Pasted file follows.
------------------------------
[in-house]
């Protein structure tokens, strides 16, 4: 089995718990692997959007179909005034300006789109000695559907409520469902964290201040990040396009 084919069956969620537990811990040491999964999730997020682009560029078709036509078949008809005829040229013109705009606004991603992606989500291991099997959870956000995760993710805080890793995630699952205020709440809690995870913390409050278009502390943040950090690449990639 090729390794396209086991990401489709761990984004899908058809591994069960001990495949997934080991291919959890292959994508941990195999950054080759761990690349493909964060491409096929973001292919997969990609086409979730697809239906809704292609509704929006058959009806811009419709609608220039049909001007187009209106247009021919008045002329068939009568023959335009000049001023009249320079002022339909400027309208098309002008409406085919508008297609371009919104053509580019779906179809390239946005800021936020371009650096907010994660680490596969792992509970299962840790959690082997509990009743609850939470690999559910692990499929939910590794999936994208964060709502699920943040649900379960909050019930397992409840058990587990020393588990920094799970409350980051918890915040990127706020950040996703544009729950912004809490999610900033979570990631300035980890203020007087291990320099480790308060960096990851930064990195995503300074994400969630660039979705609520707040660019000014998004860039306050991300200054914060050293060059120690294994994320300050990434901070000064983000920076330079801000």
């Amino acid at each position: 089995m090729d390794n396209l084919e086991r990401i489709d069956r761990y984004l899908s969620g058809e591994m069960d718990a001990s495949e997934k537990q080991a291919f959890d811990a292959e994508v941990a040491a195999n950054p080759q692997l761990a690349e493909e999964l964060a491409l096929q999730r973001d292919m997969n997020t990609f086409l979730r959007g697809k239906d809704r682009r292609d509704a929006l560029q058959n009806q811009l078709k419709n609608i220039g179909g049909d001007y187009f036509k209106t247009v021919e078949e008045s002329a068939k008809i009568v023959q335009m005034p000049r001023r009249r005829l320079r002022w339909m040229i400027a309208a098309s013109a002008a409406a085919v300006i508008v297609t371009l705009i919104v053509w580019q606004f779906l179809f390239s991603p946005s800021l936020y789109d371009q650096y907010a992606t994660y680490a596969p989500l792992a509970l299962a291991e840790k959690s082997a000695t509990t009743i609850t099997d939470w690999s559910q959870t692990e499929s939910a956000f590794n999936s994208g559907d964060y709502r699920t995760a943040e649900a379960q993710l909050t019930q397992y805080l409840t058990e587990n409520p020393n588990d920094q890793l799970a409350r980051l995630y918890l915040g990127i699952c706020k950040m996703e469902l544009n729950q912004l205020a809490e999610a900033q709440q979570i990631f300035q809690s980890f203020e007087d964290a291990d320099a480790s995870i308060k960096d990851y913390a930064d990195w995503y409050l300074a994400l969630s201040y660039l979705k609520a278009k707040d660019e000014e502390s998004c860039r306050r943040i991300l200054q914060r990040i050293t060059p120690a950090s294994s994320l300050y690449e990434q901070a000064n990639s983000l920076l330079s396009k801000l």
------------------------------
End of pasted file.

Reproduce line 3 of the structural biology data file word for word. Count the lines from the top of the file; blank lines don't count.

């Amino acid at each position: 089995m090729d390794n396209l084919e086991r990401i489709d069956r761990y984004l899908s969620g058809e591994m069960d718990a001990s495949e997934k537990q080991a291919f959890d811990a292959e994508v941990a040491a195999n950054p080759q692997l761990a690349e493909e999964l964060a491409l096929q999730r973001d292919m997969n997020t990609f086409l979730r959007g697809k239906d809704r682009r292609d509704a929006l560029q058959n009806q811009l078709k419709n609608i220039g179909g049909d001007y187009f036509k209106t247009v021919e078949e008045s002329a068939k008809i009568v023959q335009m005034p000049r001023r009249r005829l320079r002022w339909m040229i400027a309208a098309s013109a002008a409406a085919v300006i508008v297609t371009l705009i919104v053509w580019q606004f779906l179809f390239s991603p946005s800021l936020y789109d371009q650096y907010a992606t994660y680490a596969p989500l792992a509970l299962a291991e840790k959690s082997a000695t509990t009743i609850t099997d939470w690999s559910q959870t692990e499929s939910a956000f590794n999936s994208g559907d964060y709502r699920t995760a943040e649900a379960q993710l909050t019930q397992y805080l409840t058990e587990n409520p020393n588990d920094q890793l799970a409350r980051l995630y918890l915040g990127i699952c706020k950040m996703e469902l544009n729950q912004l205020a809490e999610a900033q709440q979570i990631f300035q809690s980890f203020e007087d964290a291990d320099a480790s995870i308060k960096d990851y913390a930064d990195w995503y409050l300074a994400l969630s201040y660039l979705k609520a278009k707040d660019e000014e502390s998004c860039r306050r943040i991300l200054q914060r990040i050293t060059p120690a950090s294994s994320l300050y690449e990434q901070a000064n990639s983000l920076l330079s396009k801000l």